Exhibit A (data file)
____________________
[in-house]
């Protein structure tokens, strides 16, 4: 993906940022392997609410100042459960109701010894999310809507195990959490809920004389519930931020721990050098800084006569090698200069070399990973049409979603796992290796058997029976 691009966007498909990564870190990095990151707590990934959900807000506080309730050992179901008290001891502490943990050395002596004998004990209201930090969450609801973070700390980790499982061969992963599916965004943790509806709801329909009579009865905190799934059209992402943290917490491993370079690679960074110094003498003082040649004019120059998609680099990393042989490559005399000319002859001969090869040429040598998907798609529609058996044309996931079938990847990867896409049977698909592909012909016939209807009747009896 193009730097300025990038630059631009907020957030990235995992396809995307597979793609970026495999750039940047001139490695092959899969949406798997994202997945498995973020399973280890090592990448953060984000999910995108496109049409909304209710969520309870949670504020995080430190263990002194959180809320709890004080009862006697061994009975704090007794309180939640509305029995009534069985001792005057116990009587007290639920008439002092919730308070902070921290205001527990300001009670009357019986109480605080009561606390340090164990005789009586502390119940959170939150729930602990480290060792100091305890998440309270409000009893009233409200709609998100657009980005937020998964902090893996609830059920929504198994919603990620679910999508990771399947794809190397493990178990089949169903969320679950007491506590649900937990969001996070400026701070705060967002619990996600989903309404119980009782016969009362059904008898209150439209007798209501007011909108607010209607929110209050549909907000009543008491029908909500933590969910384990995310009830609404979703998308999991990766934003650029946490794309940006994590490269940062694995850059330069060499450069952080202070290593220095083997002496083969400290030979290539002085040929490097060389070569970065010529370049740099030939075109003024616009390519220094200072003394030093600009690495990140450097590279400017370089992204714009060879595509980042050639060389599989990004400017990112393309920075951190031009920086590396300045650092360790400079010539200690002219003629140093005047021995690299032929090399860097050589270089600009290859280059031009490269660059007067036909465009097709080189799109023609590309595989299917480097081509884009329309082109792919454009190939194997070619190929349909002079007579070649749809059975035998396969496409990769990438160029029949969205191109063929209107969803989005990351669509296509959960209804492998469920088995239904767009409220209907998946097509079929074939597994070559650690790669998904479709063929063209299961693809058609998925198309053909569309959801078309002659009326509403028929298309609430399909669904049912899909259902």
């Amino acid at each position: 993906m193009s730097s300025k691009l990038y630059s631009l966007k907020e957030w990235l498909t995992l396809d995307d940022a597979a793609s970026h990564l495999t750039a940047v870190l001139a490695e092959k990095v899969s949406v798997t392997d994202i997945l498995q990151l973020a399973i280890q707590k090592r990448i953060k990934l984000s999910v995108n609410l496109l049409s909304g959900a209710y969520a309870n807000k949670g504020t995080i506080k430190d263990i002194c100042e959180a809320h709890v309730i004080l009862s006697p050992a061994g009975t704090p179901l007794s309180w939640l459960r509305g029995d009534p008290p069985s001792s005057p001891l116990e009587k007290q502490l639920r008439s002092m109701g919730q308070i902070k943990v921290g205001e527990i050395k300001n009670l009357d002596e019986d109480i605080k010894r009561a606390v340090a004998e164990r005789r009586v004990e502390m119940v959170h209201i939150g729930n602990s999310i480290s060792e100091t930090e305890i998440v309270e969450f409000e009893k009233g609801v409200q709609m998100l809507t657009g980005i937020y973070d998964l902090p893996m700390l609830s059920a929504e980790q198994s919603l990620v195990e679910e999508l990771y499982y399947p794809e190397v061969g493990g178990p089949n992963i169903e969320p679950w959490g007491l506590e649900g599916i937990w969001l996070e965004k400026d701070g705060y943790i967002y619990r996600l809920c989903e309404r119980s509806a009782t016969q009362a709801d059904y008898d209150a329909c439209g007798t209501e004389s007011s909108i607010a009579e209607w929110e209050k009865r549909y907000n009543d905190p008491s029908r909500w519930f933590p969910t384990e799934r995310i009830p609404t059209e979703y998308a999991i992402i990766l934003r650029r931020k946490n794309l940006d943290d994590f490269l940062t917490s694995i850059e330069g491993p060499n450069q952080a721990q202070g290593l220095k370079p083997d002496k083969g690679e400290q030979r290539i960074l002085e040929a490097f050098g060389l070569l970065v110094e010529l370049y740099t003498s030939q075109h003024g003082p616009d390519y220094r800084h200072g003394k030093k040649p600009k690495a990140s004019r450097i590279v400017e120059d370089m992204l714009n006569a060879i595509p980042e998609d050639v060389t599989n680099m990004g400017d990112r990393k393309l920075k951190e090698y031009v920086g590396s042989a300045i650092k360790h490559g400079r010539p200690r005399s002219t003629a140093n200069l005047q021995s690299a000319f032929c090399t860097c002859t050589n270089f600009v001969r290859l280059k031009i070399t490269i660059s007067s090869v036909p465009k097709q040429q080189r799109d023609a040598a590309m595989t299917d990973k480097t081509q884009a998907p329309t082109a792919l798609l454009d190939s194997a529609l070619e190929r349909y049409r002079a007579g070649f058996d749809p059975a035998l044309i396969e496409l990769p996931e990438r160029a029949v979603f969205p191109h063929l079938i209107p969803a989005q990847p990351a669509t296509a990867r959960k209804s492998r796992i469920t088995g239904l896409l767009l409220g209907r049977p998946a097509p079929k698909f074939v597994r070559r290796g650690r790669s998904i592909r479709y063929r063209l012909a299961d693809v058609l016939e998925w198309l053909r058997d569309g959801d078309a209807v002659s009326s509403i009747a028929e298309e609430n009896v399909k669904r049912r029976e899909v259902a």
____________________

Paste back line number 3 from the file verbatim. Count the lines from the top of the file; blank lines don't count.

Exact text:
């Amino acid at each position: 993906m193009s730097s300025k691009l990038y630059s631009l966007k907020e957030w990235l498909t995992l396809d995307d940022a597979a793609s970026h990564l495999t750039a940047v870190l001139a490695e092959k990095v899969s949406v798997t392997d994202i997945l498995q990151l973020a399973i280890q707590k090592r990448i953060k990934l984000s999910v995108n609410l496109l049409s909304g959900a209710y969520a309870n807000k949670g504020t995080i506080k430190d263990i002194c100042e959180a809320h709890v309730i004080l009862s006697p050992a061994g009975t704090p179901l007794s309180w939640l459960r509305g029995d009534p008290p069985s001792s005057p001891l116990e009587k007290q502490l639920r008439s002092m109701g919730q308070i902070k943990v921290g205001e527990i050395k300001n009670l009357d002596e019986d109480i605080k010894r009561a606390v340090a004998e164990r005789r009586v004990e502390m119940v959170h209201i939150g729930n602990s999310i480290s060792e100091t930090e305890i998440v309270e969450f409000e009893k009233g609801v409200q709609m998100l809507t657009g980005i937020y973070d998964l902090p893996m700390l609830s059920a929504e980790q198994s919603l990620v195990e679910e999508l990771y499982y399947p794809e190397v061969g493990g178990p089949n992963i169903e969320p679950w959490g007491l506590e649900g599916i937990w969001l996070e965004k400026d701070g705060y943790i967002y619990r996600l809920c989903e309404r119980s509806a009782t016969q009362a709801d059904y008898d209150a329909c439209g007798t209501e004389s007011s909108i607010a009579e209607w929110e209050k009865r549909y907000n009543d905190p008491s029908r909500w519930f933590p969910t384990e799934r995310i009830p609404t059209e979703y998308a999991i992402i990766l934003r650029r931020k946490n794309l940006d943290d994590f490269l940062t917490s694995i850059e330069g491993p060499n450069q952080a721990q202070g290593l220095k370079p083997d002496k083969g690679e400290q030979r290539i960074l002085e040929a490097f050098g060389l070569l970065v110094e010529l370049y740099t003498s030939q075109h003024g003082p616009d390519y220094r800084h200072g003394k030093k040649p600009k690495a990140s004019r450097i590279v400017e120059d370089m992204l714009n006569a060879i595509p980042e998609d050639v060389t599989n680099m990004g400017d990112r990393k393309l920075k951190e090698y031009v920086g590396s042989a300045i650092k360790h490559g400079r010539p200690r005399s002219t003629a140093n200069l005047q021995s690299a000319f032929c090399t860097c002859t050589n270089f600009v001969r290859l280059k031009i070399t490269i660059s007067s090869v036909p465009k097709q040429q080189r799109d023609a040598a590309m595989t299917d990973k480097t081509q884009a998907p329309t082109a792919l798609l454009d190939s194997a529609l070619e190929r349909y049409r002079a007579g070649f058996d749809p059975a035998l044309i396969e496409l990769p996931e990438r160029a029949v979603f969205p191109h063929l079938i209107p969803a989005q990847p990351a669509t296509a990867r959960k209804s492998r796992i469920t088995g239904l896409l767009l409220g209907r049977p998946a097509p079929k698909f074939v597994r070559r290796g650690r790669s998904i592909r479709y063929r063209l012909a299961d693809v058609l016939e998925w198309l053909r058997d569309g959801d078309a209807v002659s009326s509403i009747a028929e298309e609430n009896v399909k669904r049912r029976e899909v259902a």